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Understand the law around wills and mental capacity

Are you the next of kin of someone who is no longer able to deal with their personal and financial affairs due to mental impairment?

If this is the case, and they have not made a will, or their financial circumstances have changed since they last made one, then you may be able to write or change one on their behalf.

You may even be able to challenge an existing will if you believe the person was not of sound mind when they made it, as any such document they draw up in that state will be invalid.

The laws governing mental capacity and wills are complex. With this in mind, it is strongly advisable you seek advice from specialist family lawyers, such as those available through First4lawyers. Please contact us today for guidance.

How do I determine whether someone has the mental capacity to make a will?

For the courts to consider someone over the age of 18 to be of sound mind, that person must:

  • Be aware that the wishes expressed in the will take effect when they die.
  • Understand the way their assets will be shared amongst the different heirs.
  • Be able to remember the property that is being disposed of.
  • Realise the nature and extent of the claims on their estate.
  • Know of and consent to the terms of the will at the time it was executed.

If you believe the person is not of sound mind according to the above criteria and you wish to change a will or write a new one on their behalf, then you must apply to the Court of Protection to become that person’s deputy.

If the Court approves your application, you will be able to draw up what is known as a statutory will.

What are the circumstances under which I can write a statutory will?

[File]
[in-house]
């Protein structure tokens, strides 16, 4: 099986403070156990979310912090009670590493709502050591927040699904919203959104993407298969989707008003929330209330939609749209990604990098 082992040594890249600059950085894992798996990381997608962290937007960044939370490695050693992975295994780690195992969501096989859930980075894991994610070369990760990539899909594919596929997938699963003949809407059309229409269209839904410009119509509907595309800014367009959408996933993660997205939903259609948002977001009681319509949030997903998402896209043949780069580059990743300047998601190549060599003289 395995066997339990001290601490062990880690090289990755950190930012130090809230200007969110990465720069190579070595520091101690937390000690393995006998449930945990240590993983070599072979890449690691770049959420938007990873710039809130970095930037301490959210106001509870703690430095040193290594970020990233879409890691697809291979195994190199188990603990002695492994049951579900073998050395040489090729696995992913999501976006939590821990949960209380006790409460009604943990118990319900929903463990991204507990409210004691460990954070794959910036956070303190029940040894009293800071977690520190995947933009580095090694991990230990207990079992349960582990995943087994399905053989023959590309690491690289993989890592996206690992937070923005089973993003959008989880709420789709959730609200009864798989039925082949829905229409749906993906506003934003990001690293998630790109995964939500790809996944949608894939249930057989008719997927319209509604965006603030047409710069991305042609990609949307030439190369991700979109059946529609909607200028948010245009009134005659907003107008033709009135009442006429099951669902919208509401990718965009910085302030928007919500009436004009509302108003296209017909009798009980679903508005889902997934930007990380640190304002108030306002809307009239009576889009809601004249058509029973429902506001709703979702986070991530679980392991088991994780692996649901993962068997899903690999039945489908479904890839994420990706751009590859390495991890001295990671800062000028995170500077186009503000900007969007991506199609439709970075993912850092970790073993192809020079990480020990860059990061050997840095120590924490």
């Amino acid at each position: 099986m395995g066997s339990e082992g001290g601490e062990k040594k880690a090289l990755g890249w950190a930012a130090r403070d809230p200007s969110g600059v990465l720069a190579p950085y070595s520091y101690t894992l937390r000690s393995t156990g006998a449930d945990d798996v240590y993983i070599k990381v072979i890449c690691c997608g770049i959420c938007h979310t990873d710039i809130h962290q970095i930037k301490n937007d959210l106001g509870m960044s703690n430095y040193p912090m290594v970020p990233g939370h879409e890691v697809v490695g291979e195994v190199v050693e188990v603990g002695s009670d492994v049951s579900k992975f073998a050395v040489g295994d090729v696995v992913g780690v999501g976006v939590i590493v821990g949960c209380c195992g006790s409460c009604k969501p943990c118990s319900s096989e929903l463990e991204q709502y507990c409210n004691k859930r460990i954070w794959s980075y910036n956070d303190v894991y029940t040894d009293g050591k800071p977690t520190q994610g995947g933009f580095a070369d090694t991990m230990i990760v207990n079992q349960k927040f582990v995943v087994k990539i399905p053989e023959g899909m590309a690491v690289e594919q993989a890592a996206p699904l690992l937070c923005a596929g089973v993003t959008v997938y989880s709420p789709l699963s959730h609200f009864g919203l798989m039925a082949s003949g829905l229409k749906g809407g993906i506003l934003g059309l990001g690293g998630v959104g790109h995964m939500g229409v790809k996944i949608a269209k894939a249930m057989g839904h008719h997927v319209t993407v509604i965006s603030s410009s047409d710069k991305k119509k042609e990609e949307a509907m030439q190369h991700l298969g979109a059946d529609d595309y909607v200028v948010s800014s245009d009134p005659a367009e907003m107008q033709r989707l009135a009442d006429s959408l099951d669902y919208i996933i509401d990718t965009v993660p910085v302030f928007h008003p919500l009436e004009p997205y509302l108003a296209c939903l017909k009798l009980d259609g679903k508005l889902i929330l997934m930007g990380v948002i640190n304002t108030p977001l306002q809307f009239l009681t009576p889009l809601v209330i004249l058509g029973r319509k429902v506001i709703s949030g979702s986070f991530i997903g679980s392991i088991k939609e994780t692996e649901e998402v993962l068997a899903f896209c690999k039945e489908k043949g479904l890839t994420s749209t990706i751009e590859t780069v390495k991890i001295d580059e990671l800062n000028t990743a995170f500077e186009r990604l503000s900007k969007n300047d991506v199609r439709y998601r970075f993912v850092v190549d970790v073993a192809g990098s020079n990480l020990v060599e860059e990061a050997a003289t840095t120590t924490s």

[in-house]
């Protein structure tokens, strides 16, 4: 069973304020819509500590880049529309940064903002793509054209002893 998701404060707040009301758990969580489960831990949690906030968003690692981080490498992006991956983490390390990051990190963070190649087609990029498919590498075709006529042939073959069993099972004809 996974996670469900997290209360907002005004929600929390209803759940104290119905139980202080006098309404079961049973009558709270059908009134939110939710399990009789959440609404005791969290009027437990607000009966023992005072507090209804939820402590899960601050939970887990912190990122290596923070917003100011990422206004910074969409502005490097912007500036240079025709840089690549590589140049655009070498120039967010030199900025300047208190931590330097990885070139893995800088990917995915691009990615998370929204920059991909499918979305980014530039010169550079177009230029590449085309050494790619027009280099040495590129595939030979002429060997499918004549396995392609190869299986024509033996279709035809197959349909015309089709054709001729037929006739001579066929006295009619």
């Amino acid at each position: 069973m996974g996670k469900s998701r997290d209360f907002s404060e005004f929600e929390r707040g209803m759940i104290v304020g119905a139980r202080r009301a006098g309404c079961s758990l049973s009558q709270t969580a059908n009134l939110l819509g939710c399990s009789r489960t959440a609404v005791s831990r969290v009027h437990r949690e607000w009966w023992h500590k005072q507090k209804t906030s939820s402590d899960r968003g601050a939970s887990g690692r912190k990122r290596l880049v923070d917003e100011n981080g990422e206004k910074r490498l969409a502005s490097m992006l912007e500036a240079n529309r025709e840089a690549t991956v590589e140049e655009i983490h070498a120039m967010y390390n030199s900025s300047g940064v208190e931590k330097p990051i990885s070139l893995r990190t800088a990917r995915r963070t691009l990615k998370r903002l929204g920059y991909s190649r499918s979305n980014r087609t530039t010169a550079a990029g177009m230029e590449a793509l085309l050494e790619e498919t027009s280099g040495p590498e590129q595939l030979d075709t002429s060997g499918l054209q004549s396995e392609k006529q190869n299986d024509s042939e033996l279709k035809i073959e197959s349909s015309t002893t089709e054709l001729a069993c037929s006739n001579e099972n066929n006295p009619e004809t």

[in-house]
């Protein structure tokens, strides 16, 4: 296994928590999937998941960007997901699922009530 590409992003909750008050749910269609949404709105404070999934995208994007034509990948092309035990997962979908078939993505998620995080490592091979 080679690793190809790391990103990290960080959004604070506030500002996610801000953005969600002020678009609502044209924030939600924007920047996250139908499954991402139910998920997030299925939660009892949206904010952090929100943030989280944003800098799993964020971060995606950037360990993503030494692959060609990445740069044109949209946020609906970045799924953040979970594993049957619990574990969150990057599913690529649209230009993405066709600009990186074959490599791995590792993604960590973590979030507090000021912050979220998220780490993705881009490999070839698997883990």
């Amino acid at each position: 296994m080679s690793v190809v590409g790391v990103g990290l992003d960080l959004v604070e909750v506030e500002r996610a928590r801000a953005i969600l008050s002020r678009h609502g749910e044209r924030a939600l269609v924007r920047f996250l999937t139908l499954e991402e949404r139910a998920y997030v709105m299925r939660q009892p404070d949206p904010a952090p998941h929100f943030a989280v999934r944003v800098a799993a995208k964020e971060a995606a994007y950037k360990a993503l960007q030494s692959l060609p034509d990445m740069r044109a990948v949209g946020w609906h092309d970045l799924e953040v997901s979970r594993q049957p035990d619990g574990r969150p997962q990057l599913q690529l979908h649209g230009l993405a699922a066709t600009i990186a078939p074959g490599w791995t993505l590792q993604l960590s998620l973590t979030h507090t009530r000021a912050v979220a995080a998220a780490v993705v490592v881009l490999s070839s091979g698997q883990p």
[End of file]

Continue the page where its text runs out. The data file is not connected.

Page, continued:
Some of the reasons for changing or creating a will include the following:

  • The person now has much more money; for example, after winning a personal injury case.
  • Inheritance tax planning.
  • That person’s personal circumstances have changed. An example would be if the person in question would have wanted to include a long term carer in their will, but never got the chance.

As a deputy, can I change or add whatever terms I wish to a statutory will?

No. There are strict guidelines regarding statutory wills. As a result, the Court of Protection must approve the terms of the will. To it approved, you must provide:

  • Evidence of a lack of mental capacity.
  • Details of the assets the will affects.
  • Copies of any wills the person made earlier.
  • An explanation of the terms you propose and why the Court should authorise them.
  • A draft of the proposed will.
  • Background information about the person and his or her family and dependents.
  • Information regarding the tax implications of the draft will.

Ultimately, you must prove the new will acts in the interests of both the person in question and their beneficiaries.

Can I challenge a statutory will?

As previously stated, the Court of Protection seeks to act in the interests of the person whose mental state is in question. In doing so, it always checks that there are no objections to the appointment of a deputy and that their actions are in the best interests of those concerned.

Yet sadly, people in positions of trust sometimes abuse their responsibilities for their own gain.

This is all too common where a vulnerable person is involved. If you have concerns that a deputy is taking advantage of a person you care about, you may have grounds to contest the new terms of a statutory will.  

I need legal advice with regard to the will of someone I care about – what should do?

We advise that you contact a solicitor as soon as possible. By contacting First4lawyers we can match you with an experienced legal professional who can take on your case.

Do you wish to obtain deputyship over a loved one’s affairs? Do you want to contest the terms of an existing will? Or would you like to challenge someone’s right to deal with the finances of someone you care about?

Whatever your circumstances, please be aware that the dedicated family lawyers at First4lawyers can help.

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